Jiff Slater
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30 Jul 2021
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My principles of product management
4 March 2020

[Draft post]

Principles of product managemnet

I’ve been in product management for a while and over the course of the past 8 years I’ve learned a lot about the difficulties that aren’t apparent in the popular posts promoting product management as a career choice.

– that the ability to connect with other humans is under-rated…
– that the development team’s well-being is just as important as your own well-being…
– and, that most customers give you bad, and non-actionable feedback…

So from these realisations and my experience, here are my 5 principles of product management.

1) Focus on the customer problem, not the solution.
Too often I see my peers around getting enthralled by some solution that seems to address every customer need. My first question to these budding PMs is: have you defined the customer problem? The second is how to did you define this? More often than not, the series of answers is: Yes, and Gut Feel.

While I do champion gut feel for making some difficult decisions I don’t think it should be ascribed to critical decisions. Rather, focusing on customer data and customer feedback is the reality when deciding on the solution and then moving onto the solution.

2) A/B testing is validation not truth.
Often I find that junior Product Managers want to focus on testing, testing, testing. From experience, the more important portion is crafting a meaningful hypothesis to test rather than getting a metric to be greater than another.

More often than not, if an experiment becomes wins by a wide margin – something is not right. Give credit to the organisation you joined – most of the low hanging fruit has already been eaten. If you have a huge win, it’s highly probably that it’s a fluke. You measured wrong, your hypothesis doesn’t actually address the customer problem, or it was a seasonal occurrence. I encourage you to take a deep look at the data across multiple facets and see if that huge win (which, by the way gets you plenty of kudos) is actually going to improve your product.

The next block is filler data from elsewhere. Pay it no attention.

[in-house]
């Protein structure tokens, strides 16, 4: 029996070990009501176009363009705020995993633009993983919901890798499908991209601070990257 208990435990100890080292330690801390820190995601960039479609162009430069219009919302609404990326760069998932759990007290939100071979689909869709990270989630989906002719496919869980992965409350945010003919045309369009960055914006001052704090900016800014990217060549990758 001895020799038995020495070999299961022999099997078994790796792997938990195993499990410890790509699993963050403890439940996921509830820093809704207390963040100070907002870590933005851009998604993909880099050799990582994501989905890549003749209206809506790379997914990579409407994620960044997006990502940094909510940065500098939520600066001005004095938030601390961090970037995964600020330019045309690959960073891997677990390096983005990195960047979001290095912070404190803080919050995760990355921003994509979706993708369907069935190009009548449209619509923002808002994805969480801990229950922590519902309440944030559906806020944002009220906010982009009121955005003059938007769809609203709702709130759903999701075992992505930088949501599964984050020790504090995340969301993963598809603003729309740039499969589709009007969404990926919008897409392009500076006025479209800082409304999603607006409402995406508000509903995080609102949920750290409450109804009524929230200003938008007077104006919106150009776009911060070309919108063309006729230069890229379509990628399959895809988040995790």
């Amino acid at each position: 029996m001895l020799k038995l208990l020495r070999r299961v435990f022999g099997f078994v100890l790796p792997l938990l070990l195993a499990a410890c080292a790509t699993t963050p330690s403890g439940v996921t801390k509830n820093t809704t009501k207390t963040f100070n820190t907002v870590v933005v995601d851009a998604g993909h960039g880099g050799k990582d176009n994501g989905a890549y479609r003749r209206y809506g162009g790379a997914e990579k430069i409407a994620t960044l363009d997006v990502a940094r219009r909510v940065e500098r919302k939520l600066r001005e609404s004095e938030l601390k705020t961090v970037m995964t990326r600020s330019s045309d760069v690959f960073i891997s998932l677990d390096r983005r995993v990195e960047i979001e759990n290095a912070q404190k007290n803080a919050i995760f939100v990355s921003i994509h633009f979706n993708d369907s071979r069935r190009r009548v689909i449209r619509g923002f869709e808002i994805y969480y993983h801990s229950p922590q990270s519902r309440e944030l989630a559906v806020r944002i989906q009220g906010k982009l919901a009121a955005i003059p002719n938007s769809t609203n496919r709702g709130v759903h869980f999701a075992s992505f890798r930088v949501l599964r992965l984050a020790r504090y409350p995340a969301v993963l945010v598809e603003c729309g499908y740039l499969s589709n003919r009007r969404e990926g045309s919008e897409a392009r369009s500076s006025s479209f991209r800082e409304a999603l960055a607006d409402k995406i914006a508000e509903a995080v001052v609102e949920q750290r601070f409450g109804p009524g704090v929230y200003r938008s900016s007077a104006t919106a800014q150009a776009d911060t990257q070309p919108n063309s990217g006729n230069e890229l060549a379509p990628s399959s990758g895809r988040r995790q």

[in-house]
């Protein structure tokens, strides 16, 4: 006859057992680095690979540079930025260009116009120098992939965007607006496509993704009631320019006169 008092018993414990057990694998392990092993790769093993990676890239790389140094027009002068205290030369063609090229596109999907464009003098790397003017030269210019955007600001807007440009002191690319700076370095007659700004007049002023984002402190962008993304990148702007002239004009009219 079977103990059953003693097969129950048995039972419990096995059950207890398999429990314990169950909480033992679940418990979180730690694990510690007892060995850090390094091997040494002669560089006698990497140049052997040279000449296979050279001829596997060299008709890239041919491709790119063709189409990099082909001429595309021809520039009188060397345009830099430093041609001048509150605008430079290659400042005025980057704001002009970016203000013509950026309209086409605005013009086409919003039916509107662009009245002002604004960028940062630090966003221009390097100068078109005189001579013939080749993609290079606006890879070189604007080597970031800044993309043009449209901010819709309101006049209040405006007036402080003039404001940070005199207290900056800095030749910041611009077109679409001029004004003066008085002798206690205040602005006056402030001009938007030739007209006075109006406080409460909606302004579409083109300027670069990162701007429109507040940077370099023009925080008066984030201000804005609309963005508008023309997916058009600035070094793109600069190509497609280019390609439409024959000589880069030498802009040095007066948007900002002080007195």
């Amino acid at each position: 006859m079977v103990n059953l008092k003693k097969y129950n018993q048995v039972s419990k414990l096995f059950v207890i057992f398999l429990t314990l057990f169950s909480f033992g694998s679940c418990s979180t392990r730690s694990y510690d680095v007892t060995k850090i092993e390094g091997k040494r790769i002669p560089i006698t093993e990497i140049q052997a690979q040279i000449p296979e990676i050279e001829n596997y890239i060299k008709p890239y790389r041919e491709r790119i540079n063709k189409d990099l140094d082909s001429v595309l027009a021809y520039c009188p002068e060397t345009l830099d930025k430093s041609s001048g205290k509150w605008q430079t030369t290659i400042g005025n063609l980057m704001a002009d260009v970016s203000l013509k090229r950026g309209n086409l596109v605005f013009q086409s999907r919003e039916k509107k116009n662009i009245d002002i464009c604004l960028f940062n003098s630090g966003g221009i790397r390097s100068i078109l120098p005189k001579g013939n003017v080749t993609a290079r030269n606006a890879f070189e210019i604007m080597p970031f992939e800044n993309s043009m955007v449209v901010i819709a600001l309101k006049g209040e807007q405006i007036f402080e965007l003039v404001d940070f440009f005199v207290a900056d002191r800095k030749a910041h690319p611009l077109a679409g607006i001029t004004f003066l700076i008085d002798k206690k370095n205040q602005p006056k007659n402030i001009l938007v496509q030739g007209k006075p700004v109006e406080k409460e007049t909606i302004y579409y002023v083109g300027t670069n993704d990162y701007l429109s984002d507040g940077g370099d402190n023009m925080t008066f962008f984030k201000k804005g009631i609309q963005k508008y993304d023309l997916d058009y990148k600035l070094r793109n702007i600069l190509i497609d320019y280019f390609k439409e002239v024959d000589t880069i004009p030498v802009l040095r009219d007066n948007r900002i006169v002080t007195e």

3) Failure is not optional.
As a product manager, you should be constantly questioning your own opinions and deductions on how the world works. Your experience, although great (or limited), doesn’t necessarily match how your customers perform. The only way to craft a winning path is to avoid the obstacles along the way and that means making mistakes — fast — and changing direction quickly.

4) You are the blocker
I’ve found that often the PM is the blocker to progress. Why? Because they don’t communicate their vision well enough. Tell the devs exactly what you want — and what you don’t. Work with them to a great compromise. Coordinate with design on your thoughts — and don’t rely on them to eventually iterate into what you want. Check your pulse with user research and quickly incorporate their feedback. Communicate with other product managers what you plan to do so they can adjust as required.

5) Micro pivots are as effective as major movement
Often you’ll instrument something that shows one of your earlier convictions was wrong or even dead wrong. It’s OK to make a small change that fixes that without changing your main product. Not everything needs to be a huge change with tens of other teams involved. Make a judgement call and commit to the changes that you think are necessary to improve the product and be prepared to turn off that feature flag if it doesn’t work and commit it if it does.

These are just a few of the principles that help to guide me when developing a product. Disagree? Agree? Please head over to me on Twitter @plktio or email, see my contact info, and let me know what you think. I’ll publish the best comments on my blog next week!